Dome Productions Marks Silver Anniversary With Truck Acquisitions, New Builds

By Karen Hogan, Associate Editor, and Jason Dachman, Managing Editor

North of the border, Dome Productions is celebrating 25 years with gusto. In addition to building Kodiak earlier this year and planning to roll out Silver early next, the Toronto-based mobile-production provider recently made headlines by acquiring CAMERON PACE Group’s quartet of 3D mobile units.

Dome plans to convert the four 3D units — the 53-ft. double-expando and 48-ft. single-expando ShadowCaster units and a pair of 48-ft. straight trucks that will serve as B units — into 2D HD production trucks.


Dome (Pacific truck on right) teamed with Cameron Pace in 2012 to produce a 3D feed of the Ryder Cup for BSkyB.

The 48-ft. ShadowCaster unit, rechristened Dome Shadow, hit the road on Oct. 24, featuring a Grass Valley Kayenne switcher, Calrec Artemis audio console, Sony cameras with FUJINON lenses, and an NVISION router. The 3D technology was removed, and the router reconfigured for 2D production.

“The first thing for us in looking at this [acquisition] was capacity, because we are growing,” says SVP/GM Mary-Ellen Carlyle. “When I went down and saw the [48-ft. expando] ShadowCaster truck, I knew right away that it could be a great hockey truck for us. Of course, we are doing work to it, but we knew that ShadowCaster could fill a role for us in Canada immediately.”

The company is still evaluating its options for the 53-ft. double-expando, the first ever in the Dome fleet.

“In terms of the double-expando unit, we are not quite sure what we are going to do with that yet,” she says. “It’s the first time we’ve ever had a double-expando, so we are evaluating the best place for it.”

Regardless of where the double-expando ends up, the Canadian company (co-owned by Bell Media and Rogers Broadcasting) expects to continue along a path of rapid growth in the coming years — especially in the U.S. Having launched two HD trucks in 2012 and one in 2013 and planning another one for early 2014, plus the former CPG units, Dome is set to hit the 14-truck mark. To support its increased capacity, it has hired more than 20 people over the past two years, including its first U.S.-based employee, who is tasked with finding business in the States.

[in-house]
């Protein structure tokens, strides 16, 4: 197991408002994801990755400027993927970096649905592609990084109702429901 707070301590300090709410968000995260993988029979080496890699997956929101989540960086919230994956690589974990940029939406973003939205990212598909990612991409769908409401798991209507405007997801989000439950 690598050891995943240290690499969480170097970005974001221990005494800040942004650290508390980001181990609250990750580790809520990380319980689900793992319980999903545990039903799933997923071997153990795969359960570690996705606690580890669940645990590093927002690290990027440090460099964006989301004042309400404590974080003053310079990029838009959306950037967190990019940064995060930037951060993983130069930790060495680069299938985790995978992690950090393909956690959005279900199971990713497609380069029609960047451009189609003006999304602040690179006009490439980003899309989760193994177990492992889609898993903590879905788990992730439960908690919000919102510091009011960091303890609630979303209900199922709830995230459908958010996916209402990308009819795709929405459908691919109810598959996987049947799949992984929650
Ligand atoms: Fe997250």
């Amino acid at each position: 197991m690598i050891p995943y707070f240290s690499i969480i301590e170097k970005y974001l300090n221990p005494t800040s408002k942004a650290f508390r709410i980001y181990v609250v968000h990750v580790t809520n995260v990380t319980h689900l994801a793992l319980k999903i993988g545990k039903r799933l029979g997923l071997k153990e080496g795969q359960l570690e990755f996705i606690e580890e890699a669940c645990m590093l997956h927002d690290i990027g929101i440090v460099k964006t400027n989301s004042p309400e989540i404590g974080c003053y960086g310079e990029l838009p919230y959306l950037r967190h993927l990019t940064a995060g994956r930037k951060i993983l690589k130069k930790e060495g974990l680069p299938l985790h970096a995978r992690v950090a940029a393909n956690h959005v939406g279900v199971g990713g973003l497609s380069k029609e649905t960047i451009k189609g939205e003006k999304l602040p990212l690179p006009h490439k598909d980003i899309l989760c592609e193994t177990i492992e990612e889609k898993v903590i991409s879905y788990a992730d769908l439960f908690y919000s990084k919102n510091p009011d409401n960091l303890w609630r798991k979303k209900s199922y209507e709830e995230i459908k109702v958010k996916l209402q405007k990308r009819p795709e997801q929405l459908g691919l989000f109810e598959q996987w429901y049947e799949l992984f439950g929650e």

“There is definitely an intent to grow our business,” says Carlyle. “We do have our internal business through SportsNet [also owned by Rogers Broadcasting] and TSN [also co-owned by Bell Media], but we are growing well beyond that. And I am confident that a lot of that growth is coming in the States.”

Kodiak exterior copy

Dome Productions’ Kodiak

Before acquiring the CPG units, however, Dome added Kodiak to the fleet. The 40-ft. remodeled trailer hit the road in January, featuring a Grass Valley Karrera switcher, Calrec S2 analog audio console, Chyron HyperX3.1 and Lyric Pro, six Grass Valley LDX-6000 cameras with Canon lenses, and two six-channel EVS LSM XT2+ replay servers.

“It has a very nice, small footprint for downtown street parking or crowded venues,” says Director of Engineering Mike Johnson. “It’s a very capable production facility that will fit into different spaces, and then it also lines up really nicely against some of our client requirements and some of the shows that we’re asked to participate in.”

In May, Kodiak’s small footprint came in handy when Dome was tapped to cover Rumble on the Rails, a live wrestling event in Grand Central Terminal. Produced by Carr-Hughes Productions for NBC Sports Network and Universal Sports, the production featured the U.S., Iranian, and Russian national teams competing in Vanderbilt Hall, located adjacent to Grand Central’s Main Concourse. Unlike a larger combination production/transmission truck, Kodiak could easily park on bustling East 42nd Street and hook up to a separate uplink truck (Carr-Hughes used a truck from New York City-based American Satellite Uplink truck for transmission).

When paired with a satellite-uplink truck, such as American Satellite Uplink’s unit or Dome’s Ku-band Rico, Stargazer, and Upstream, Kodiak easily serves sports productions in smaller venues where fiber is not accessible.

Next year, Dome continues its expansion with Silver, which will hit the road on Feb. 25, coincident with the NHL’s return following the Sochi 2014 Olympic Games.

The 53-ft. expando, named in honor of the company’s 25th anniversary, features a Grass Valley Kayenne switcher, Calrec Artemis Beam audio console, 10 HD cameras, Chyron HyperX3 and Lyric Pro, and two six-channel XT3 replay servers.

Kodiak interior copy

Inside Dome Productions’ Kodiak

Though closely mirroring the company’s Pacific and Atlantic mobile units, Silver features a modified tape area with additional encoding and support infrastructure geared toward alternative coverage.

“We’ve adjusted the rack layouts so that we can feature something like an alternate production,” said Johnson. “Our intention there is that we want to be able to service that group that would choose to create an alternate program for the purposes of Webstreaming, alternate distribution, or different production on-site with whatever the main event is.”

Dome Productions remains dedicated to building mobile units with the clients’ current needs in mind, with an eye on expectations and future requirements.

“1080p is a feature that we want to make sure we have capacity for. [However,] we’re not getting a big demand for 1080p right now,” explains Johnson. “I think people are starting to be a little bit more focused on 4K and what that might bring to productions. So we’ve been spending some time looking in that space.”

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